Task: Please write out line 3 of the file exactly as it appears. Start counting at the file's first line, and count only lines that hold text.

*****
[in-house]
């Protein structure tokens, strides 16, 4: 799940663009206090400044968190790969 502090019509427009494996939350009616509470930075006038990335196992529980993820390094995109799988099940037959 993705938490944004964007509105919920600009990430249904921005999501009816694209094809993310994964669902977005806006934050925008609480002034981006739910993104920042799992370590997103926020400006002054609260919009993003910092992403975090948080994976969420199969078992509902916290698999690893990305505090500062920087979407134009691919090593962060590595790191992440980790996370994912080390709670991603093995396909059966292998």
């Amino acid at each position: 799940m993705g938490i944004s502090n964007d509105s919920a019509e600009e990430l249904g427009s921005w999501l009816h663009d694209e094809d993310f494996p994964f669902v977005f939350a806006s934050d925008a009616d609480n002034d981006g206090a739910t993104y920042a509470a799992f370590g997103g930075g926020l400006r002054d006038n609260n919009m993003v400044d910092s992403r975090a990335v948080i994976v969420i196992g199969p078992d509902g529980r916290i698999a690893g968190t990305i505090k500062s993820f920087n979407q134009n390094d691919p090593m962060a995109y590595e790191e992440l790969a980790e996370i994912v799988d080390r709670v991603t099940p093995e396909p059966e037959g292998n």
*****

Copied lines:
């Amino acid at each position: 799940m993705g938490i944004s502090n964007d509105s919920a019509e600009e990430l249904g427009s921005w999501l009816h663009d694209e094809d993310f494996p994964f669902v977005f939350a806006s934050d925008a009616d609480n002034d981006g206090a739910t993104y920042a509470a799992f370590g997103g930075g926020l400006r002054d006038n609260n919009m993003v400044d910092s992403r975090a990335v948080i994976v969420i196992g199969p078992d509902g529980r916290i698999a690893g968190t990305i505090k500062s993820f920087n979407q134009n390094d691919p090593m962060a995109y590595e790191e992440l790969a980790e996370i994912v799988d080390r709670v991603t099940p093995e396909p059966e037959g292998n």